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90

Having my own 6-year-old and having successfully explained this, here's my advice from experience: Don't try to explain gravity as a mysterious force. It doesn't make sense to most adults (sad, but true! talk to non-physicists about it and you'll see), it won't make sense to a 6yo. The reason this won't work is that it requires inference from general ...


65

The Foucault pendulum is a great experiment which does demonstrate that the Earth is rotating, but it was only introduced in 1851. The Earth had been known to rotate for several centuries before that, probably stimulated by Copernicus and Galileo pushing the heliocentric model of the solar system during the 16th century. A couple of decades before Faucalt's ...


53

Hiroshima exploded 67 terajoules of energy i.e. $6.7\times 10^{13}$ joules. We may calculate the mass of the Russian meteor assuming that the speed is $v=20,000$ m/s: $$ \frac{1}{2} mv^2 = 6.7 \times 10^{13} $$ We obtain 335 tons. The numbers aren't precise but they're in the ballpark and reasonable. The Russian academy of sciences actually estimates 10,000 ...


49

Foucault pendulum. I don't know how the ancients did it, but it is surely pure classical mechanics. The animation describes the motion of a Foucault Pendulum at a latitude of 30°N.


43

The moon does not fall to Earth because it is in an orbit. One of the most difficult things to learn about physics is the concept of force. Just because there is a force on something does not mean it will be moving in the direction of the force. Instead, the force influences the motion to be a bit more in the direction of the force than it was before. ...


38

Barring whatever fantastic energies would be required to stop the mass of the Earth from rotating and then changing the direction of the rotation, one of the major things I can see changing would be the expectations of weather patterns. Part of what affects our weather is known as the Coriolis Effect. While there would certainly be effects from the ...


32

I generally take "foreseeable future" to mean "in my lifetime" in which case the answer is No. However, if you are really asking, "What does science say about the solidification of earth's core?" then we can answer this. In the core of the planet, we actually have this pretty picture: The core is heated by radioactive decays of Uranium-238, Uranium-235, ...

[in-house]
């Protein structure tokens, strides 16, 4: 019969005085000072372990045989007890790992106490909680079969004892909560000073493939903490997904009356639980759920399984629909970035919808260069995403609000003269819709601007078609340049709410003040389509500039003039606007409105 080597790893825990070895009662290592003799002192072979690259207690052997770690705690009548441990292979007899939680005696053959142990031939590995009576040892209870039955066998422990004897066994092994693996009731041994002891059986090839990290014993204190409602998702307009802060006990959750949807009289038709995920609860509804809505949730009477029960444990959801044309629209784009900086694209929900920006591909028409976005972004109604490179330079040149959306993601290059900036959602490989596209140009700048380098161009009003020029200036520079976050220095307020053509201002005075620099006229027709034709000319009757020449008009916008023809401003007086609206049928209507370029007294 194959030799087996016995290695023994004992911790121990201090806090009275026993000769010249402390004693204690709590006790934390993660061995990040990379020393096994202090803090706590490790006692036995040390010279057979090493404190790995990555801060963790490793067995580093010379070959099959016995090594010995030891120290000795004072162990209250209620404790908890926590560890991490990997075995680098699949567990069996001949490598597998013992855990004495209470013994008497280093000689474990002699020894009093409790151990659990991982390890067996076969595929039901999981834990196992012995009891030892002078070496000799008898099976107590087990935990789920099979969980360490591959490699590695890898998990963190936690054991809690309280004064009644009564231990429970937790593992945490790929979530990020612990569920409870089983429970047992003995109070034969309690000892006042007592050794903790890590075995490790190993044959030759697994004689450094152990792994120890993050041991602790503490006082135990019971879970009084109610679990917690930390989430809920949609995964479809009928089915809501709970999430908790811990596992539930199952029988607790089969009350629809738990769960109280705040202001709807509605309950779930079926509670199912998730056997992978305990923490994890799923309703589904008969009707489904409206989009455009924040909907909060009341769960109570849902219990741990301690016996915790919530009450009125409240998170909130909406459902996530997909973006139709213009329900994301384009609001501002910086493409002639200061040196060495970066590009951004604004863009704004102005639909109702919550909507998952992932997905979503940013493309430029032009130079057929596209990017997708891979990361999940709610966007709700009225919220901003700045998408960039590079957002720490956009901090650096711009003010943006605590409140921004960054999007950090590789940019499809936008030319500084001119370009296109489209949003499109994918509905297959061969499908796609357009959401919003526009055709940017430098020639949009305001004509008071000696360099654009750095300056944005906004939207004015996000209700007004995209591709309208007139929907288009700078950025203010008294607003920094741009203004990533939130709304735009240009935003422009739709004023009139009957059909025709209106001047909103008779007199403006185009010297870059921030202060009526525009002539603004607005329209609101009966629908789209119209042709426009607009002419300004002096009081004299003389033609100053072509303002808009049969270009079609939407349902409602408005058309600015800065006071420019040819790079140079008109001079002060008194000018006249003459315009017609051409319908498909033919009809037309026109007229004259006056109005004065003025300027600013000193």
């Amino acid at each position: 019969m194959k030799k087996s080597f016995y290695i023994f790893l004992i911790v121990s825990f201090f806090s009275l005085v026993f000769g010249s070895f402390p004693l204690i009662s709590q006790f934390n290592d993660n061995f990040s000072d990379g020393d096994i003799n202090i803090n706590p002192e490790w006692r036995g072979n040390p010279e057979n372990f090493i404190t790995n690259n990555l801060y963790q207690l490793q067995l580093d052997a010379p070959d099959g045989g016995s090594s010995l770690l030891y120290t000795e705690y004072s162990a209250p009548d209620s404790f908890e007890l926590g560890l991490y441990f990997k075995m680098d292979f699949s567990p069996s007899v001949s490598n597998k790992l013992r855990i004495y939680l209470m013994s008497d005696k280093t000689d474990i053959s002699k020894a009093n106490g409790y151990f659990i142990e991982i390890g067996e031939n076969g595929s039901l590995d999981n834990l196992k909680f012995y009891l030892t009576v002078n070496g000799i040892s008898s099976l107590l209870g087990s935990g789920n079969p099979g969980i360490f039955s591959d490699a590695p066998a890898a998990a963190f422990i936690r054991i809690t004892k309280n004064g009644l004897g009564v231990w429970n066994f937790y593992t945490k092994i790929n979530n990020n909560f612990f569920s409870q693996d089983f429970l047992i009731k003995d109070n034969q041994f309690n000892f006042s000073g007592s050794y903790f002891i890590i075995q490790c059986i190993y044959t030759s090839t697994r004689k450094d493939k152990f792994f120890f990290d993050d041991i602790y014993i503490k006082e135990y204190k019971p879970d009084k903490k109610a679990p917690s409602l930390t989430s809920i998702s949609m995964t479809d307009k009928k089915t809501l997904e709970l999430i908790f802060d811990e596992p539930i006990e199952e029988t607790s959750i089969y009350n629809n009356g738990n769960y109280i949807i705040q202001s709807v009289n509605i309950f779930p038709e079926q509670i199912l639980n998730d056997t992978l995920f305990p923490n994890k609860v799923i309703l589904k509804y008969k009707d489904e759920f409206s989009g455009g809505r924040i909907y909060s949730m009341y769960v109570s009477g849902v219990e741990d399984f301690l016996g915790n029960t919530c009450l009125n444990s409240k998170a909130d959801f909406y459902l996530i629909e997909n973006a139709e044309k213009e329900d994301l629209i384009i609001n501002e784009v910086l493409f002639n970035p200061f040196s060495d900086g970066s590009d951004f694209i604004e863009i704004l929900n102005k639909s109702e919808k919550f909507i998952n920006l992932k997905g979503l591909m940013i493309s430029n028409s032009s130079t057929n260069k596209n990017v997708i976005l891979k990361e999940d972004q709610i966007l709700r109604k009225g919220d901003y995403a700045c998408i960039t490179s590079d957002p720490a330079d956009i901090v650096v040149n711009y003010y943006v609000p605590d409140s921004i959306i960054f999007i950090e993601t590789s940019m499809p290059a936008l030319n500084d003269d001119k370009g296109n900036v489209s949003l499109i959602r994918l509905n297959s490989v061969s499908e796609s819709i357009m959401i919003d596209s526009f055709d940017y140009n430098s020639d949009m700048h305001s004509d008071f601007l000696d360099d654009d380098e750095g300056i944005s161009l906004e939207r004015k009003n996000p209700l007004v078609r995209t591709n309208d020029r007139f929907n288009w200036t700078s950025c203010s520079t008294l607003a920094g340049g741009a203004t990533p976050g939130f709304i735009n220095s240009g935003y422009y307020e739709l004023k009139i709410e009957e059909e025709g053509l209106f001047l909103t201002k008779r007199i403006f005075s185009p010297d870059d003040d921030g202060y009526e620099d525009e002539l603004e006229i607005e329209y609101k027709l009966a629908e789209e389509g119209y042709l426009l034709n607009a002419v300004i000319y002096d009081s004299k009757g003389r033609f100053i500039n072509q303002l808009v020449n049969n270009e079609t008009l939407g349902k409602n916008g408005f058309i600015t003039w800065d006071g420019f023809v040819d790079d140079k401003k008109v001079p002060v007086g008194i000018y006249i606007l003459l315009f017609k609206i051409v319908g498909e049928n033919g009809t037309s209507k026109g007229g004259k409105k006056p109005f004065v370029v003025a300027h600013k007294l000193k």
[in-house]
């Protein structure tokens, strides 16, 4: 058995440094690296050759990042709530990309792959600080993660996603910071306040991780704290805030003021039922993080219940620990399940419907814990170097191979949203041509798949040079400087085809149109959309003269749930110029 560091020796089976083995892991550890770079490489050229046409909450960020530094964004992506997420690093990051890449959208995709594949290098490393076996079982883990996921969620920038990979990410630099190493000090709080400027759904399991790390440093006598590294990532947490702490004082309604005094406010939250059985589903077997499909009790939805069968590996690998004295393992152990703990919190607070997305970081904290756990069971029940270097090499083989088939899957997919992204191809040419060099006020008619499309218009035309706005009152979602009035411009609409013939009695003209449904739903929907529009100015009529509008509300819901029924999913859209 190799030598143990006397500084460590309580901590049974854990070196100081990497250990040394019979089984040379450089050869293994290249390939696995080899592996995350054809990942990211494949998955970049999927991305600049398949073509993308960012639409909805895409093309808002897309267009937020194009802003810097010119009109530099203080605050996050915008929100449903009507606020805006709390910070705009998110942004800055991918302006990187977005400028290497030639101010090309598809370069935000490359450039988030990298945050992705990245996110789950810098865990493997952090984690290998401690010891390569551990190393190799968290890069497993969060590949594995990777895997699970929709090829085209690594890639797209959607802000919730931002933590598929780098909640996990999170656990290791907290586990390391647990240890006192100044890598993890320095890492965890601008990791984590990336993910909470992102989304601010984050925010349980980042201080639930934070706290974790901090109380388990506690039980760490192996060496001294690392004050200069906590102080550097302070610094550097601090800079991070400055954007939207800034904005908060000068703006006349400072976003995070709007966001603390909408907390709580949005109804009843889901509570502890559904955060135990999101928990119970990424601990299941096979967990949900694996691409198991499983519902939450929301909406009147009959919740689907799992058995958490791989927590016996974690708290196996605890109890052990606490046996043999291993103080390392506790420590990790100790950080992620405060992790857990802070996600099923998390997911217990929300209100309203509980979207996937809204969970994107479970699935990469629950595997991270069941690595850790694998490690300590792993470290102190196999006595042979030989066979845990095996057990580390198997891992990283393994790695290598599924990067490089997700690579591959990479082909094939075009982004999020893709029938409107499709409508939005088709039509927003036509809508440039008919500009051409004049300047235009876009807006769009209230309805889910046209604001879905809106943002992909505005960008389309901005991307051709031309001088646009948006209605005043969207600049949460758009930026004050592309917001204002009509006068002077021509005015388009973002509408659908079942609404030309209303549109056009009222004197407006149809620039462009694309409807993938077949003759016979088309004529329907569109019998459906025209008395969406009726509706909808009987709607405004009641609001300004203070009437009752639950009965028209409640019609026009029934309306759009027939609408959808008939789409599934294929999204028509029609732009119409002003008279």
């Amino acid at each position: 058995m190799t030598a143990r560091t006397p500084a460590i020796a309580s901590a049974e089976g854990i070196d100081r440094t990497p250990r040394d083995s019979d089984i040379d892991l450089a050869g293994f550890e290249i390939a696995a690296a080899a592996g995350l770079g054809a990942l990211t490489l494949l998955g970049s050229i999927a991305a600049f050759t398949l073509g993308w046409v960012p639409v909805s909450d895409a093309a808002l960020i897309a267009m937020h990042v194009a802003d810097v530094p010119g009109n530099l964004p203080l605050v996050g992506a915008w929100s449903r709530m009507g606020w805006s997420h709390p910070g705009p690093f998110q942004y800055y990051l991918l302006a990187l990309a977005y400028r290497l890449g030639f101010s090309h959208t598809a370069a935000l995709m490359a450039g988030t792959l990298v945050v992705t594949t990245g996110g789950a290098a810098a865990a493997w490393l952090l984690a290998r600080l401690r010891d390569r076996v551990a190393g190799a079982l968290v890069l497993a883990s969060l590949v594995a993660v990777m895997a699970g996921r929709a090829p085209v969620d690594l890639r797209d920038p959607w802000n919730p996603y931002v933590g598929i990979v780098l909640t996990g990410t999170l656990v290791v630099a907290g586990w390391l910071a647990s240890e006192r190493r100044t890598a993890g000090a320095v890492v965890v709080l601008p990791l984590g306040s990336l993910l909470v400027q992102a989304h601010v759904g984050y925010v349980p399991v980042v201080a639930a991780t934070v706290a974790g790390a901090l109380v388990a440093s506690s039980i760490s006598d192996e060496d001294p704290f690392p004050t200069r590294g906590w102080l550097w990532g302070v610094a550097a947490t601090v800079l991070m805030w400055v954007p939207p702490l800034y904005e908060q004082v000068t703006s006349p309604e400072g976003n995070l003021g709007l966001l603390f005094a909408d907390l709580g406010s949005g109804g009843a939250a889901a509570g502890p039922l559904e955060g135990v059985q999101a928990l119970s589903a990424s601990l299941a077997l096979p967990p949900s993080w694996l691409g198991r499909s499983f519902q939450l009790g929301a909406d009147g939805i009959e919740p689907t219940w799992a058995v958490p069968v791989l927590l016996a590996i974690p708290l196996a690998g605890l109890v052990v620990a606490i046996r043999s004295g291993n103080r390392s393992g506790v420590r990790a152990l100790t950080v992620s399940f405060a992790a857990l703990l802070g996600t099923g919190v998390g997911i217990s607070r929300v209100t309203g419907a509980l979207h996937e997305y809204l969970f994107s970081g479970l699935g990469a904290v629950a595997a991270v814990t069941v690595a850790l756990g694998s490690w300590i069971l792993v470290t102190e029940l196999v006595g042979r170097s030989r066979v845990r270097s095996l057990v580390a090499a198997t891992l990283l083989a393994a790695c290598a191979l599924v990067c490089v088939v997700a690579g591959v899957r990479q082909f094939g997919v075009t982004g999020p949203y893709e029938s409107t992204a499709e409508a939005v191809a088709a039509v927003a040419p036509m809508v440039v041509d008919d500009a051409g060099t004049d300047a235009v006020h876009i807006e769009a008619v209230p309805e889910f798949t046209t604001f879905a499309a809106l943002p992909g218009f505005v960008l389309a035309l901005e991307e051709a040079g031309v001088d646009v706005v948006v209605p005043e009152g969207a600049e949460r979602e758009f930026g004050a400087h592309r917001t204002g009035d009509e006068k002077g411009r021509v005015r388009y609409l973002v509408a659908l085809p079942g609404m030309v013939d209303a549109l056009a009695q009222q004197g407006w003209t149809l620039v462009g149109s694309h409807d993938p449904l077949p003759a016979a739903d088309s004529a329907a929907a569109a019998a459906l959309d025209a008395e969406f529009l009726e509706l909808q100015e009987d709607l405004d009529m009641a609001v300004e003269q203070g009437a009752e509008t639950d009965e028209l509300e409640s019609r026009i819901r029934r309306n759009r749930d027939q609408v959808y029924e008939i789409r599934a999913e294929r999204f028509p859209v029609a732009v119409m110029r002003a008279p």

30

Briefly: Because the moon's orbit "wobbles" up and down, so it isn't always in the plane of the earth's orbit around the sun. There's a 2D plane you can form from the ellipse of the earth's orbit and the sun. This plane is known as the ecliptic. The moon's orbit is not exactly in the ecliptic at all times; see this (slightly overcomplicated) picture from ...


28

Simplest, you say? There are two that strike me as being simple to demonstrate. Luckily someone on the internet has already spent some time to help us here to make these easy to illustrate: Shadows differ from place to place: Eratosthenes carried out this experiment to determine the circumference of the Earth, already assuming its spherical shape; ...


26

The atmosphere of the Earth is mainly composed of nitrogen (N2, 78%) and oxygen (O2, 21%) molecules, which together make up about 99% of its total volume. The remaining 1% contains all sorts of other stuff like argon, water and carbon dioxide, but let's ignore those for now. As you probably know, the oxygen we breathe is produced by plants from water and ...


22

The other answers provide a first-order approximation, assuming uniform density (though Adam Zalcman's does allude to deviations from linearity). (Summary: All the mass farther away from the center cancels out, and gravity decreases linearly with depth from 1 g at the surface to zero at the center.) But in fact, the Earth's core is substantially more dense ...


21

Correct. If you split the earth up into spherical shells, then the gravity from the shells "above" you cancels out, and you only feel the shells "below" you. When you are in the middle there is nothing "below" you. Refrence from Wikipedia Gauss & Shell Theorem. {I am using some simplistic terms, but I don't want to break out surface integrals and ...


20

Those code names all come from certain catalog. For example, NGC means 'New General Catalogue'. There are various catalogs aiming at different objects, like stars, nebulae, galaxies, etc, but not for the Earth, at least not yet. You can find almost all known astronomical catalogs and tables at CDS


19

I suspect the question may be unanswerable, and possibly even meaningless. As I understand it, the giant impact that resulted in the formation of the Moon would almost certainly have also completely liquefied whatever crust the Earth had at the time, producing a global "magma ocean". Thus, there would've been no traces of the impact left — or rather, ...


19